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Obstructed View
2004-08-09 00:42
by Mike Carminati

On Saturday the Devil Rays beat the Mariners 2-1 in ten innings on a walk-off obstruction call, and even for an obstruction call, it was an odd one.

With one out, the Rays had the bases loaded. Carl Crawford, who had singled, was on third. Aubrey Huff, who had been walked intentionally after a Julio Lugo sacrifice, was on second. Rico Baldelli, who had walked on four pitches, was on first. Tino Martinez was at the plate. Clint Nageotte, who came in with two outs in the ninth, was pitching. Martinez hit a 2-2 pitch to left. The ball wasn't particularly deep, and Crawford returned quickly to third after feinting a run at the plate. It seemed that play would continue with Jose Cruz, the next batter, coming to the plate with two outs and the bases loaded.

However, Paul Emmel, the third base umpire, signaled Crawford home. Apparently, shortstop Jose Lopez ran over to third and started to lean in front of Crawford, obscuring his view of the catch so that he wouldn't know when to start for home. I say "apparently" because only one of the replay angles even caught a glimpse of Lopez. But that one did show him listed for to his left.

It's difficult to say whether Lopez's lindy had any effect on the play. Sure, he had no business going near third on the play, but it certainly seemed that Crawford scoring was a low-percentage play. But the Rays got the win. Seattle manager Bob Melvin came out and argued but to no avail. He even argued the call when he came out to exchange lineup cards in the next day's game, drawing an ejection before the game even started.

OK, let's set aside whether Lopez was trying to obscure Crawford's view and whether Crawford would have been able to score. Or even if Crawford could have just turned to his third-base coach to determine when and if to go. My question is whether it qualified as obstruction.

Here's the definition of obstruction and the rule concerning its use:

OBSTRUCTION is the act of a fielder who, while not in possession of the ball and not in the act of fielding the ball, impedes the progress of any runner. If a fielder is about to receive a thrown ball and if the ball is in flight directly toward and near enough to the fielder so he must occupy his position to receive the ball he may be considered “in the act of fielding a ball.” It is entirely up to the judgment of the umpire as to whether a fielder is in the act of fielding a ball. After a fielder has made an attempt to field a ball and missed, he can no longer be in the “act of fielding” the ball. For example: an infielder dives at a ground ball and the ball passes him and he continues to lie on the ground and delays the progress of the runner, he very likely has obstructed the runner.


When obstruction occurs, the umpire shall call or signal “Obstruction.” (a) If a play is being made on the obstructed runner, or if the batter runner is obstructed before he touches first base, the ball is dead and all runners shall advance, without liability to be put out, to the bases they would have reached, in the umpire’s judgment, if there had been no obstruction. The obstructed runner shall be awarded at least one base beyond the base he had last legally touched before the obstruction. Any preceding runners, forced to advance by the award of bases as the penalty for obstruction, shall advance without liability to be put out. When a play is being made on an obstructed runner, the umpire shall signal obstruction in the same manner that he calls “Time,” with both hands overhead. The ball is immediately dead when this signal is given; however, should a thrown ball be in flight before the obstruction is called by the umpire, the runners are to be awarded such bases on wild throws as they would have been awarded had not obstruction occurred. On a play where a runner was trapped between second and third and obstructed by the third baseman going into third base while the throw is in flight from the shortstop, if such throw goes into the dugout the obstructed runner is to be awarded home base. Any other runners on base in this situation would also be awarded two bases from the base they last legally touched before obstruction was called. (b) If no play is being made on the obstructed runner, the play shall proceed until no further action is possible. The umpire shall then call “Time” and impose such penalties, if any, as in his judgment will nullify the act of obstruction. Under 7.06 (b) when the ball is not dead on obstruction and an obstructed runner advances beyond the base which, in the umpire’s judgment, he would have been awarded because of being obstructed, he does so at his own peril and may be tagged out. This is a judgment call. NOTE: The catcher, without the ball in his possession, has no right to block the pathway of the runner attempting to score. The base line belongs to the runner and the catcher should be there only when he is fielding a ball or when he already has the ball in his hand.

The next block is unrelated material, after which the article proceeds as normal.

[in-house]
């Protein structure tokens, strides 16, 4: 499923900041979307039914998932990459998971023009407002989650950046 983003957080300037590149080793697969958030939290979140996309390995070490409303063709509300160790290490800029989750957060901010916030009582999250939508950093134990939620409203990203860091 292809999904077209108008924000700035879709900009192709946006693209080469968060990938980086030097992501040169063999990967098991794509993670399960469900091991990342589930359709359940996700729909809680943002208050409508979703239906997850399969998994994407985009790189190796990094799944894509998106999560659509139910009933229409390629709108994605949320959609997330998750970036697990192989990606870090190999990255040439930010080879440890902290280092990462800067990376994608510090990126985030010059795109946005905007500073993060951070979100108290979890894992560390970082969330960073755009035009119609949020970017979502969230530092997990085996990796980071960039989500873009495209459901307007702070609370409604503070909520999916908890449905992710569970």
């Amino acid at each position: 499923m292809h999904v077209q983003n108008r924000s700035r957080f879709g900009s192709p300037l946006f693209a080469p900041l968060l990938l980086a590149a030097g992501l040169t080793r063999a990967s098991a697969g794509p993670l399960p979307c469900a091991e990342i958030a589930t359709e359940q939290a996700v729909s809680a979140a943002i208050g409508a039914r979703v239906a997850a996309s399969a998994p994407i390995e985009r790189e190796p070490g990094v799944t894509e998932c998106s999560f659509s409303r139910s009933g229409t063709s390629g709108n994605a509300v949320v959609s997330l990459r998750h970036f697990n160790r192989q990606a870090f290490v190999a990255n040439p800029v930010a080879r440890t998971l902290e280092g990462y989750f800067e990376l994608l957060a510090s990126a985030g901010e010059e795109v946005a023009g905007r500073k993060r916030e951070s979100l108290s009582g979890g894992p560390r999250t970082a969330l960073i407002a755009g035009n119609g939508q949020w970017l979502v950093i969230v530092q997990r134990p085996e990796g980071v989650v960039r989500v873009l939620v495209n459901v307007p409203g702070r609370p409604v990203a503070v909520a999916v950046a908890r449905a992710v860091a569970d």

It boils down to whether Lopez "impede[d] the progress of any runner". I don't think you can say that he impeded Crawford. That's not to say that calling it obstruction was out of line with the intent of the rule. Nor am I saying that there is no precedent for the call. I just couldn't find one. I am also not saying that even without precedent, the interpretation of the rule was outside the ump's purview. It was at worst a creative interpretation.

What I am saying is that the obstruction rule doesn't work as was made eminently clear in the Red Sox-A's series last year. It's high time for the rule to be re-written in a way that actually makes sense, but baseball is more concerned with things like Barry Bonds' steroid use and determining homefield advantage in the World Series based on an exhibition than with actually straightening out their own rules.

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